Transforming to become data driven requires a multi-stage roadmap of growth programmes. You will need a technical infrastructure mapped to ensure collected data can be stored and processed efficiently and compliantly; a strategic data partnership and acquisition approach across first, second and third party data and, critically, a means of valuing that data and the revenues needed to make the investment worthwhile.

You’ll need enriched audience profiling and mapping, a platform-led media strategy, content strategy, audience decision trees and a content management platform. As well as a clear test and learn matrix and a measurement ecosystem where learning can be captured, codified and reapplied. It’s quite likely that you’ll also need a capabilities audit across your own marketing team and a change management programme to ensure their buy-in, accountable personal goals and an ongoing upskilling agenda to scale transformation over time.

After all this: Are you ready to leap in? I completely understand if you are not. The only way to start is to start systematically. Here’s a useful checklist of steps to get you going:

  1. Define the growth goal. No business can pivot from legacy ways to a transformed future state in one big leap. The critical thing is to start with a clear articulation of the transformational growth goal, quantified, so that the size of the opportunity will make good sense to stakeholders, and you can secure investment and support.
  2. What are the gaps? You need to know what is missing in your current state – are you set up for transformation as a business, where are you ahead and where are you behind, are there gaps in capability, process, infrastructure or culture? The size of the gaps you identify, will decide how far and fast you can move.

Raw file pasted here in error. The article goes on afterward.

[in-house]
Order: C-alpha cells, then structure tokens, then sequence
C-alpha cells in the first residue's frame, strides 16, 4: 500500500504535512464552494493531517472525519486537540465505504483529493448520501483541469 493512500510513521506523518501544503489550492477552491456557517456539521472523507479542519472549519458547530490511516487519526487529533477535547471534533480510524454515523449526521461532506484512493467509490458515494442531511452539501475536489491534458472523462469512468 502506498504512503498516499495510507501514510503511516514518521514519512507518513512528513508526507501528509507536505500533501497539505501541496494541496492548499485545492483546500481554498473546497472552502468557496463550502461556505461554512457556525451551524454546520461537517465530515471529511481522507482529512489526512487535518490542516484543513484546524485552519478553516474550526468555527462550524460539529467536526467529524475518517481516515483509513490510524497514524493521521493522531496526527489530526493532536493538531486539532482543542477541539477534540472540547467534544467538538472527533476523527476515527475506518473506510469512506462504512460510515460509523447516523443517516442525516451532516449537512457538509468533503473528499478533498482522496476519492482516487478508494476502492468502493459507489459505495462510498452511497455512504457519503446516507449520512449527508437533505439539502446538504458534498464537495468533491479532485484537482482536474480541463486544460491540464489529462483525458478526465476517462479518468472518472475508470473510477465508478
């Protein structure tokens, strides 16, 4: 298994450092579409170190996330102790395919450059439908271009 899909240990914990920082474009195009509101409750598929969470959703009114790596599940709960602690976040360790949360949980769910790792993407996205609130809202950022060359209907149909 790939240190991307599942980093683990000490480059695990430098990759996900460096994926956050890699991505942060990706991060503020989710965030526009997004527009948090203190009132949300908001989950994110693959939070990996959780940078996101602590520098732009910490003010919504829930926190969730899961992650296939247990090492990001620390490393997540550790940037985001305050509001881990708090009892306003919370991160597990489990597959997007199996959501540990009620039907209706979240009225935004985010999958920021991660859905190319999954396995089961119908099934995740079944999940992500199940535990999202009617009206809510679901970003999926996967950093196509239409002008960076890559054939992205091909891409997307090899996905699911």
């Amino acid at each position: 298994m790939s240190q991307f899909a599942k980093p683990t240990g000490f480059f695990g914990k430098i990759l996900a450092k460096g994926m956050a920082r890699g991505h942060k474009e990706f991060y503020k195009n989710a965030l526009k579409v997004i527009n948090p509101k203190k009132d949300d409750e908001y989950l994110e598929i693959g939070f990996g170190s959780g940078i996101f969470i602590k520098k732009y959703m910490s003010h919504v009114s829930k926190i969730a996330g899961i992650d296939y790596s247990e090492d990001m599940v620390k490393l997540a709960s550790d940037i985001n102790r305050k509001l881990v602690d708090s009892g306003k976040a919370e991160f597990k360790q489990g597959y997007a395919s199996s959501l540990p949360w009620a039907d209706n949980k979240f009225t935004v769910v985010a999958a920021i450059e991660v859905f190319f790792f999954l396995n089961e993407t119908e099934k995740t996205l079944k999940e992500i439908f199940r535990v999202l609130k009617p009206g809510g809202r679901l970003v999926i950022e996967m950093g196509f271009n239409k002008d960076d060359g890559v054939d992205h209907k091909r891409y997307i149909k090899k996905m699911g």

3. What are your key growth territories? Identify the big buckets of opportunity, or growth territories, which resolving the gaps will unlock. If you want to become more data-driven, your growth territories may include building a future-fit tech and data infrastructure; personalising the consumer brand experience; and building ecosystems that will turn brand experience into conversion.
  4. Map and prioritise. Create a list of actions for each growth territory. Then map all the actions on a matrix using ‘effort’ and ‘reward’ as the axes. Prioritise actions that give high reward for the least effort.
  5. Define the learning agenda. Define what you need to learn at each step within the programme before you can move on. What are the KPIs and outcomes that will determine success? Do you have the measurement approach and data sources needed to deliver the learning and, if not, how will you build or source them?
  6. Identify stakeholders. Who are the key internal and external stakeholders for the programme? Build your business case to address each of them. Clarify how they contribute to successful execution and at what stage you need their input. Make your commitment clear: to them, to the learning-based approach and to the measurable outcomes of the programme. This makes ongoing investment easier.

Planning the journey step by step, with each step connected to a learning opportunity, will turn stagnation into meaningful progress. You might not see every stage clearly at first, but committing to a specific result each time you move forward, will give confidence, help prioritise and keep budget-holders engaged. Before you know it, you’ll be transforming.